is a proper way to do design. Not to mention that now you have 4 kinds of Entity animals: local BMP, remote BMP, local CMP, remote CMP, some of them don't inter-operate with each other. Quite a conceptual nightmare for the "architects" out there trying to decide between a combinatorial explosion of options, don't you think ?
No, I don't think that it makes that much of a difference. The point is that distributed design is not the same as "regular" OO design. There are different drivers. This finally admits that they ARE different, rather than trying to blindly assume that they are not. It is difficult to reach TransparentDistribution, and in fact it's not even a good idea in most cases.
Agreed, therefore the Bean provider should have the liberty to choose N interfaces in the best case solution as in DCOM.
Whether an interface is to be distributed or not, can be easily marked by inheriting a dummy interface like Remote.
Forcind the discussion to stay at the magical number of 2 possible interfaces will create some confusion.
My first proposition meant that EJB clients should program against the worst case assumption (i.e. distribution), while allowing the app server to optimize (nothing would then be lost, except that network failures cannot happen), or allowing the deployer to enforce "locality" upon reference resolution (lookup) with a markup. The TransparentDistribution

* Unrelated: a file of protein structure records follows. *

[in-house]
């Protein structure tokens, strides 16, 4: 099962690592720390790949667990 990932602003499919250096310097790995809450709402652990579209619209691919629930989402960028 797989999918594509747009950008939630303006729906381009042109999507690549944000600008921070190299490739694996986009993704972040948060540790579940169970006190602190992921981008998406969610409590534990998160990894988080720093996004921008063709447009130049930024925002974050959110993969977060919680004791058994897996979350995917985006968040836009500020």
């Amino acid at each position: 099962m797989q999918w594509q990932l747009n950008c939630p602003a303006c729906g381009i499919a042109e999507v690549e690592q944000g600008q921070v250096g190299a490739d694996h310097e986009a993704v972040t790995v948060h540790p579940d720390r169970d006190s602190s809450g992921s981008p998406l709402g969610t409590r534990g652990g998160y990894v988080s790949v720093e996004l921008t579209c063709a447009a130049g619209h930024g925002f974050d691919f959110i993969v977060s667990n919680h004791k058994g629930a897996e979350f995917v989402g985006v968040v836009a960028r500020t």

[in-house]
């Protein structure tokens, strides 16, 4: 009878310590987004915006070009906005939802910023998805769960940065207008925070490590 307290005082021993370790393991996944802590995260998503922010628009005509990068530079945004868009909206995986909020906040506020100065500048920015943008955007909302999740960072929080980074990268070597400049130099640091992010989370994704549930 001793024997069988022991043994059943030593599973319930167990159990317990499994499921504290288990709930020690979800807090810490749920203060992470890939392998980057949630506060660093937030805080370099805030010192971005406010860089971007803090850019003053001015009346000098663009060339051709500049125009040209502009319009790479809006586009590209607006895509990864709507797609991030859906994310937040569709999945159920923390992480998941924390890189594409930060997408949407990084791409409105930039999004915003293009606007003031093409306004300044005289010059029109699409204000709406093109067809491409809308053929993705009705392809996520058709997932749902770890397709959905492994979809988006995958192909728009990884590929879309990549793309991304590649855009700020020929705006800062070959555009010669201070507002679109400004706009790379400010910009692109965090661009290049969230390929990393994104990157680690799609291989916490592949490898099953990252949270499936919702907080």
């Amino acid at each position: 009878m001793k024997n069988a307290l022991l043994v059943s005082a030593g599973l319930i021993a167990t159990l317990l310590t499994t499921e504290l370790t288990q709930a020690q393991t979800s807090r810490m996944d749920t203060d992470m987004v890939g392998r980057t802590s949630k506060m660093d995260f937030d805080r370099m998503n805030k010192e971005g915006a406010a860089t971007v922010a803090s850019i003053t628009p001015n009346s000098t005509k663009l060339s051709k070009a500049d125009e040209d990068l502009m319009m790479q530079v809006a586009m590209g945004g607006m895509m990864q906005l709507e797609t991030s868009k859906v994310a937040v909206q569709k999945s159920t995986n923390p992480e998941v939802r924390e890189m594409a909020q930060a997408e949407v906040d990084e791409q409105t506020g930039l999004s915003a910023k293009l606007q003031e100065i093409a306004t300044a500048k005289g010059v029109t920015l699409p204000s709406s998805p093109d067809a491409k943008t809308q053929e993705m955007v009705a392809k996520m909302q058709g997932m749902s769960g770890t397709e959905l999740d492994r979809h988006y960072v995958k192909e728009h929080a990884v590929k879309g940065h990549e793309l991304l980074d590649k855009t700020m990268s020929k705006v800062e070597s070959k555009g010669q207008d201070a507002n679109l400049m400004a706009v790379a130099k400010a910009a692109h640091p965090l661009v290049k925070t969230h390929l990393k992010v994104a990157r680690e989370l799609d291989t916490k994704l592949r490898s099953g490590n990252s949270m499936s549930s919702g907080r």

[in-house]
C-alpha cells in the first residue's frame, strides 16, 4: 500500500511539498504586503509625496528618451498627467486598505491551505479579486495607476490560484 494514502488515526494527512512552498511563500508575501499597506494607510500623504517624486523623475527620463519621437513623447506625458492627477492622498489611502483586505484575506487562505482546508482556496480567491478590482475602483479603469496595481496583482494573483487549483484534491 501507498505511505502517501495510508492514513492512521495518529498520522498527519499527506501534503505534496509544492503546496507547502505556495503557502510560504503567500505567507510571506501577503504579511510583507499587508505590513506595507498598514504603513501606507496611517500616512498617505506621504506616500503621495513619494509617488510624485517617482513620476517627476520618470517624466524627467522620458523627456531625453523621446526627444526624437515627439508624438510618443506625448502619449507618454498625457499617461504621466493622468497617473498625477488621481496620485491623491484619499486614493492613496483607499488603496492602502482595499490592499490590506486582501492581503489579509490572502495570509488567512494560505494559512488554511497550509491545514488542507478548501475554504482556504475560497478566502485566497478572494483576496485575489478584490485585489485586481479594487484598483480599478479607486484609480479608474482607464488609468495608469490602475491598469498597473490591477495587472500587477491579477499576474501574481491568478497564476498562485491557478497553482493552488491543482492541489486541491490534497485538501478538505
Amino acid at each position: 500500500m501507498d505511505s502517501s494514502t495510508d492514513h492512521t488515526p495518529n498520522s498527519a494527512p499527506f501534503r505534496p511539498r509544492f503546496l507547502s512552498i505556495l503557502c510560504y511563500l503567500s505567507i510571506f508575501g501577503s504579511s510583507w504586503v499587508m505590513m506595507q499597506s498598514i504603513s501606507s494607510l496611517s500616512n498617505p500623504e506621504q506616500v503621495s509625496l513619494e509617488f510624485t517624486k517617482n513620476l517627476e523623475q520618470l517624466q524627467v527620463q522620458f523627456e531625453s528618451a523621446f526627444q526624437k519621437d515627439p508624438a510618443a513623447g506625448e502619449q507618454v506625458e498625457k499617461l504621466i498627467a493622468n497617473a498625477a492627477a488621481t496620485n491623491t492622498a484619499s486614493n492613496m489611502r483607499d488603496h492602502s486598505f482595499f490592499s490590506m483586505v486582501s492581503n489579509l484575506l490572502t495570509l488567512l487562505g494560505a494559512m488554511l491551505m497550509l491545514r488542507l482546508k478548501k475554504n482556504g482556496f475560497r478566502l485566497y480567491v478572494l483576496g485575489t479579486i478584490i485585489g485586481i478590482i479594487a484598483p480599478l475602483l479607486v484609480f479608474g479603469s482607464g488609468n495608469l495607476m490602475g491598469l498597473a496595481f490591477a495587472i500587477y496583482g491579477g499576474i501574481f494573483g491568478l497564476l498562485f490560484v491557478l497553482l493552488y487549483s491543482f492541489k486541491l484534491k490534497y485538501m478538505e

failed when it started with the best case scenario as for example the NFS was built on the regular file API. However I have reason to believe (see DCOM, JINI for example) that when the model starts with the worst case assumption, than there's nothing to be lost if the infrastructure layer optimizes for locality.
More, because of the complexity of technologies involved , the EJB client, or inter-EJB calls have to be programmed with a lot of possible failures in mind, so just removing the network failures doesn't add a lot of convenience. As a matter of fact the problem they were trying to solved was not that the developers had to catch remote exceptions - nobody really complained, but it was that the specified a too strict invocation semantic (serialize/deserialize) that prevented local calls optimization - that was one of the big sources of insatisfaction.
Let's say that the infrastructure discovers that a certain service (- that is remote to the current lookup - is too expensive to reinstantiate locally, so it can decide to return the remote reference in responsen to a certain lookup. But in the case that locality semantics are enforced, it cannot. More, because of the extra effort involved a bean provider decides to write only the remote interface to his bean. In this case the container still has to enforce remote semantics to a local call (i.e. at least serializing/deserializing the arguments).
So we lose a lot of flexibility. Anyway probably the right thing to do is to allow an object (either logical - agroup of objects, or physical- a single instance) to expose several interfaces. This allows for a lot of good things, chief among which, is compatible interface evolution
-- this section added mid01 HadTheLastWord?
to EJBs? Is this page still relevant in Sep05?